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“I Was Here” – A Universal Organizing Principle

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I recently traveled to The Netherlands to address organizers from throughout the region. In Amsterdam, a city crisscrossed by small bridges over canals, I saw graffiti, in particular the ubiquitous “I was here” post written in Dutch. I’ve seen that graffiti expression in every city I have ever been in. One day I was organizing with Mary, a chronically disorganized retired teacher. Teachers have lots of excess stuff, especially older teachers who entered their careers before the internet was commonly utilized. Like many disorganized people, Mary has a lot of incomplete projects. She has kept a great deal of teaching materials now obsolete. She has saved student essays and writing projects, and hundreds of magazines about teachers.  While we were rummaging through her stuff,  I was reminded of that graffiti.

I believe that some people with lots of clutter find it difficult to discard because tossing it out undermines the sentiment “I was here.” I believe they are saying, “I was here. I became a teacher. I influenced all these kids. I did not finish everything I set out to do, but I had dreams.” I believe what looks like simple stacks of papers and piles of stuff to others, is actually the human need to be acknowledged, to say “I was here.” At the conference in The Netherlands, I presented this idea and it was received very well. Perhaps this is a universal organizing principle, that we keep stuff that is representative of our hopes and dreams, efforts and even failures out of a human need to chronicle being here.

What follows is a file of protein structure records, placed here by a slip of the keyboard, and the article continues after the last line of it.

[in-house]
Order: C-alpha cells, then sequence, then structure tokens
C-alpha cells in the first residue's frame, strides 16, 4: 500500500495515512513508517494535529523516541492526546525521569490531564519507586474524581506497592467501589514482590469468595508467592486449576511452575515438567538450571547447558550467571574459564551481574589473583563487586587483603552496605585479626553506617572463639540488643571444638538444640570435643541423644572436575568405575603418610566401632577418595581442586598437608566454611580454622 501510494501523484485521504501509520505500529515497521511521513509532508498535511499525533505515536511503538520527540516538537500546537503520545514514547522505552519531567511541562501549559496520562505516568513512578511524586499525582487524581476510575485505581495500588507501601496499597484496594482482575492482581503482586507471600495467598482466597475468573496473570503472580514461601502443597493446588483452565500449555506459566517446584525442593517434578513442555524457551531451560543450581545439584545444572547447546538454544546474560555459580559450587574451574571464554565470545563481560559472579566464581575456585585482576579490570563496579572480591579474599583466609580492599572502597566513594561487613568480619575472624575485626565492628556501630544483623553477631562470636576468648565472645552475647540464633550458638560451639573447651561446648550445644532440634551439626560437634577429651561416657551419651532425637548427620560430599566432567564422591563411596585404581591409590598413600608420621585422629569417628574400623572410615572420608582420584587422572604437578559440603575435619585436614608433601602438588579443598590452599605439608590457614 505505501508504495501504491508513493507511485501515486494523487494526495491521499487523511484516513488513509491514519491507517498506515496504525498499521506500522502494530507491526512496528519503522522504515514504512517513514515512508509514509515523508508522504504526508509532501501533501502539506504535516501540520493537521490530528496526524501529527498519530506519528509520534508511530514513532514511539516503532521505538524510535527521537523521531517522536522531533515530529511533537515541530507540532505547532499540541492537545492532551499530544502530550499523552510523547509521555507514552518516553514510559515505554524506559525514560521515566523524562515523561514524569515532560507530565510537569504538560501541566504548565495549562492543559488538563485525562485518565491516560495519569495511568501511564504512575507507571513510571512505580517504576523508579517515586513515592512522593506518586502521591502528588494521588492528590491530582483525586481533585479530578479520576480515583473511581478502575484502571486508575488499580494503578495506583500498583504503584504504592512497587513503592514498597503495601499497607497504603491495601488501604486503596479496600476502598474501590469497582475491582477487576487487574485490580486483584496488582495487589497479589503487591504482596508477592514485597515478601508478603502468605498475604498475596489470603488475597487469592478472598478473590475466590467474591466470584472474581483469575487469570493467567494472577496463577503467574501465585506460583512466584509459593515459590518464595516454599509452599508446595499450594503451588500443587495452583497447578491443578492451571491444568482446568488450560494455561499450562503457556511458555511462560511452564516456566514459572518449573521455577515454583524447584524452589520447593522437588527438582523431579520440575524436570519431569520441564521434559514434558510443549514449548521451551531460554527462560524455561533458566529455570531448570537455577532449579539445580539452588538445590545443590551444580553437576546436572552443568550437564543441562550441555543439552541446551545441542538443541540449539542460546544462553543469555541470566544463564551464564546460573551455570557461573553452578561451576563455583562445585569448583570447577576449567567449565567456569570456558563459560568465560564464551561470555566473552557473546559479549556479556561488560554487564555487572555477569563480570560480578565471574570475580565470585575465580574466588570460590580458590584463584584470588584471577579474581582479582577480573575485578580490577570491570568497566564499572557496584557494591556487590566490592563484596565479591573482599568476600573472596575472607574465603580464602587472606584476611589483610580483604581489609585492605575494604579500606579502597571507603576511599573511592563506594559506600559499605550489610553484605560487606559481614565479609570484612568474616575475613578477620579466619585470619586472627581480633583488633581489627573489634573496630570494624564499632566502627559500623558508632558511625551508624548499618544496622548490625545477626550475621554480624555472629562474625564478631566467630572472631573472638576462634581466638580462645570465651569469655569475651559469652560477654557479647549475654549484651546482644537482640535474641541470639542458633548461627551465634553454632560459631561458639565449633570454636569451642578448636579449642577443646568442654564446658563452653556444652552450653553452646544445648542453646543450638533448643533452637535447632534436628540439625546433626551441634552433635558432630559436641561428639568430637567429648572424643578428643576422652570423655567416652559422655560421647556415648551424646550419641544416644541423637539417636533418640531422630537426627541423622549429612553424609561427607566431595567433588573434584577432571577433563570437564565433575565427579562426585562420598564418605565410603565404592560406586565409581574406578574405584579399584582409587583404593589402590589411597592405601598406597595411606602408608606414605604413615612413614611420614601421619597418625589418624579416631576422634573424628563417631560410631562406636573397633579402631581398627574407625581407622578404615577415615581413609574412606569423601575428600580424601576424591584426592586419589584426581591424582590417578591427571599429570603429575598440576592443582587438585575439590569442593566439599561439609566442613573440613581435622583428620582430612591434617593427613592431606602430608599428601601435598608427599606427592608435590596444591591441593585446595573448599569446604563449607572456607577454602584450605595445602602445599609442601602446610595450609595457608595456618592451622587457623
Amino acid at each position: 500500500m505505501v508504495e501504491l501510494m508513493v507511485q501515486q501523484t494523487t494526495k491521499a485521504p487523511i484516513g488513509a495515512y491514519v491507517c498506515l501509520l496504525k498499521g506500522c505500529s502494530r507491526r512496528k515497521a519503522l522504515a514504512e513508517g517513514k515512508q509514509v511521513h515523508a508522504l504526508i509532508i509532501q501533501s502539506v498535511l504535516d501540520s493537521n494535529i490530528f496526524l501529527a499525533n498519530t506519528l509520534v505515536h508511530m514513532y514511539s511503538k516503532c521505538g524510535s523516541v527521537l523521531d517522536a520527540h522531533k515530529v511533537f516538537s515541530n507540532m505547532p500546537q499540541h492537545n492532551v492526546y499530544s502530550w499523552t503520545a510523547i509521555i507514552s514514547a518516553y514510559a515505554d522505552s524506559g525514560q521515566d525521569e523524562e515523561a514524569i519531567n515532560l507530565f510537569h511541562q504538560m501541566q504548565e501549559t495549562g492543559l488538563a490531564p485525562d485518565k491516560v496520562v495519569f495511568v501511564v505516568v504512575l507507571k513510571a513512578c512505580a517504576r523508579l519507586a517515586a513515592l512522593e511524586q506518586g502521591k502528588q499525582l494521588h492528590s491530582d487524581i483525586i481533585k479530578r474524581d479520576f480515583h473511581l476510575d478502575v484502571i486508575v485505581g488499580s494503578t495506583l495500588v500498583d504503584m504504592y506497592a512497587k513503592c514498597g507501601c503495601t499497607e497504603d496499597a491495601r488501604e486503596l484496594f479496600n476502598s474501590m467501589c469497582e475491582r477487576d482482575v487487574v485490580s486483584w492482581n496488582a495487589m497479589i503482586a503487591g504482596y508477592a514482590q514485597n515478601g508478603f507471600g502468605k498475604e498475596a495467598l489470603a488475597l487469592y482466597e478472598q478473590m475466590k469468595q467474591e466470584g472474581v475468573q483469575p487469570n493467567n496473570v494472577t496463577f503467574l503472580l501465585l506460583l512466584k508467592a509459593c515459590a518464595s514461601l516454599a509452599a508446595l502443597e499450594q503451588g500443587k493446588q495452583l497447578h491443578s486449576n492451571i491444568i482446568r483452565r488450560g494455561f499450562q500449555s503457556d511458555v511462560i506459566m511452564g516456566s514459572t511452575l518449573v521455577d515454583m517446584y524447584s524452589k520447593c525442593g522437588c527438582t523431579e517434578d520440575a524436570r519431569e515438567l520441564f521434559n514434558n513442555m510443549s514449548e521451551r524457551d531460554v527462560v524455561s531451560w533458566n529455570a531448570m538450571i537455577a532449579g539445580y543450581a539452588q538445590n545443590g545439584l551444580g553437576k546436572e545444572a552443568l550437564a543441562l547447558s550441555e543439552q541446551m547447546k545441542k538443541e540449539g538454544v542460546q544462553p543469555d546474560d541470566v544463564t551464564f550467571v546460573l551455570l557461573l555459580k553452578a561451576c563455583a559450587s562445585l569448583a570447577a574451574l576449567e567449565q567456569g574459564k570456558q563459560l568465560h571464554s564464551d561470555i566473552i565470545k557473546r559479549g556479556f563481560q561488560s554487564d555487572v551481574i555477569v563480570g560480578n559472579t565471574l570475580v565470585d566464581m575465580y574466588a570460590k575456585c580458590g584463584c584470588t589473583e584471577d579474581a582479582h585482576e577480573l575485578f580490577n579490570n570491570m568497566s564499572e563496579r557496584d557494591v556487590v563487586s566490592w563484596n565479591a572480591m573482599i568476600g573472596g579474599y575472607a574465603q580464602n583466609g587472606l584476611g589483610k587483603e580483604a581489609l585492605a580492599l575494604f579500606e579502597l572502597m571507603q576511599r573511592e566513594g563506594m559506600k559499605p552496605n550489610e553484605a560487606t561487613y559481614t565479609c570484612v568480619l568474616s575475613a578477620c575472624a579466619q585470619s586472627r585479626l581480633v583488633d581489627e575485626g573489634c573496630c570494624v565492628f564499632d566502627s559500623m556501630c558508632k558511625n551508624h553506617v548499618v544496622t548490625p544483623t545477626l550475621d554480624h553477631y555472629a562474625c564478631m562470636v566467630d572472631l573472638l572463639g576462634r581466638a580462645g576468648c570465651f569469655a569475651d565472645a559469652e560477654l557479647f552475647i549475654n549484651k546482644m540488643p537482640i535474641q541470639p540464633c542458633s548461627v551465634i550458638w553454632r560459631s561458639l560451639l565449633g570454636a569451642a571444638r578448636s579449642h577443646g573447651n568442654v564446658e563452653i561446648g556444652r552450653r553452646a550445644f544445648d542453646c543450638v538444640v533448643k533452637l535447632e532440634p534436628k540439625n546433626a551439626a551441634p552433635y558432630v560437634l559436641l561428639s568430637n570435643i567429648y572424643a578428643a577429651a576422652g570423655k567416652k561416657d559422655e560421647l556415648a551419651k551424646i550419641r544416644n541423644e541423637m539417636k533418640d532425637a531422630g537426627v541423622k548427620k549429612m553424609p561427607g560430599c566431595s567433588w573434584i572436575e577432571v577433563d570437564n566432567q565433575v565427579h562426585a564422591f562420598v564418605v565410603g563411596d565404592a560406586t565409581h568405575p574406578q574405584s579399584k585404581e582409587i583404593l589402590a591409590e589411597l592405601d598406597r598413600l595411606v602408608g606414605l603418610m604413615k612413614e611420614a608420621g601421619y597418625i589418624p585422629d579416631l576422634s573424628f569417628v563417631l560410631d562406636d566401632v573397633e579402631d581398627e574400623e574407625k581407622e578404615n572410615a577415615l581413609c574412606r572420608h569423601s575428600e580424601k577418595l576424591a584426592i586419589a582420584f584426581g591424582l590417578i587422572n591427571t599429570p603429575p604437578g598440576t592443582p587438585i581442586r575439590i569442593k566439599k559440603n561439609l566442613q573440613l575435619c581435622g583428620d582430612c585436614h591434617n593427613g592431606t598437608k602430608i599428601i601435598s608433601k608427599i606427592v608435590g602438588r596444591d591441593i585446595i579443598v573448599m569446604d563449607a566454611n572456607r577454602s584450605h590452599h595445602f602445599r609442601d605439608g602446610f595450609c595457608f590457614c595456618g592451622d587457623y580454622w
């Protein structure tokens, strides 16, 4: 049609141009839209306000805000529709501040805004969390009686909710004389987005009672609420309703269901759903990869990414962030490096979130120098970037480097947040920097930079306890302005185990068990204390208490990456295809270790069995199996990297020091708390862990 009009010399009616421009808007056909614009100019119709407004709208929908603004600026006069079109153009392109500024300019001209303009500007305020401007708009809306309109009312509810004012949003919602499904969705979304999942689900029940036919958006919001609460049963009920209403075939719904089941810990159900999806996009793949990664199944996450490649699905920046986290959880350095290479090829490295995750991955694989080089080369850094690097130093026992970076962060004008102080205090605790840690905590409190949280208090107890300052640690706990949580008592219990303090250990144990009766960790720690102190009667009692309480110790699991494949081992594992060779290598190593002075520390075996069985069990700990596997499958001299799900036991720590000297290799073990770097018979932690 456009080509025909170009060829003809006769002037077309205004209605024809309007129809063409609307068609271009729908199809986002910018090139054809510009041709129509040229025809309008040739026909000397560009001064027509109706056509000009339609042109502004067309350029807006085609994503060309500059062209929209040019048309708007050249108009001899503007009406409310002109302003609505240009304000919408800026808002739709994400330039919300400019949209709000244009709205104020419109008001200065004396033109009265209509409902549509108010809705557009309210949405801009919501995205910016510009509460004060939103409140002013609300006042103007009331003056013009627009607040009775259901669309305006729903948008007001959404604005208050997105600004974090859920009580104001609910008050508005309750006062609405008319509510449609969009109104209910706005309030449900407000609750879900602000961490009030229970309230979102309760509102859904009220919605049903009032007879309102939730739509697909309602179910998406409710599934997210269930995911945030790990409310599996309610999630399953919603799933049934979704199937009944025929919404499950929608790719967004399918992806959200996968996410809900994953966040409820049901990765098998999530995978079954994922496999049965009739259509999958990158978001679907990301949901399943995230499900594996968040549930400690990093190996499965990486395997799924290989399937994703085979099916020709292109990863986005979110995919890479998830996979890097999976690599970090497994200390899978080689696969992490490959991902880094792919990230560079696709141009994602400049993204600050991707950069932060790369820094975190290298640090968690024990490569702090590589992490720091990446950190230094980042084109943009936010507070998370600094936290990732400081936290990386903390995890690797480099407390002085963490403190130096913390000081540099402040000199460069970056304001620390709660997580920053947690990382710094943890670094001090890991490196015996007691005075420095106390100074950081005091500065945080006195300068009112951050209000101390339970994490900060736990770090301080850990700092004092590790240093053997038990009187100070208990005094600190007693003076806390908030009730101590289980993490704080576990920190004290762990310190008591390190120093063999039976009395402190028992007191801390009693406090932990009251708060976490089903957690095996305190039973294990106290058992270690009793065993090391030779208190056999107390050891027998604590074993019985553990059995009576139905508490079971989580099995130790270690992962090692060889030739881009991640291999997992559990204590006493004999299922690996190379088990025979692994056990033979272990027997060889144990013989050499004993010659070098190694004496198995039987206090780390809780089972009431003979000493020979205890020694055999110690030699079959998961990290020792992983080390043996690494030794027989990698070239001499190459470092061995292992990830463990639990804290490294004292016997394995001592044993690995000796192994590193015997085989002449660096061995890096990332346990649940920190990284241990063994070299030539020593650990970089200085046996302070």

If you are similar to Mary, someone whose disorganization is tied up with memories and the past with no room for the future, let this idea sink in. Realize that your clutter makes perfect sense as an attempt to be acknowledged. Then, when you are ready, I encourage you to find a way to honor your dreams and efforts and achievements without drowning yourself in the remnants of them. For instance, Mary and I gathered a few items from her teaching career: a photo of her students, her “best teacher” award, and a framed essay from a favorite student. We put them together on a pretty table with fresh flowers. Then we tossed out all the obsolete materials, and made room for the next chapter in her life. It was not easy. It took time. We had to stop now and then for Mary to process the emotional reactions she had to opening up not just boxes, but memories. She needed to tell stories and relive the past a bit. And retirement, the ending of a an entire career can be tough. But it was worth it. “I can move on now. I’m ready for the next chapter of my life”, Mary observed when we’d gotten things in better order.

You can find more organizing methods like this one that are compassionate and non-judgmental in Conquering Chronic Disorganization . And I look forward to hearing from you on what you might think about the relationship between universal needs and organization/disorganization.

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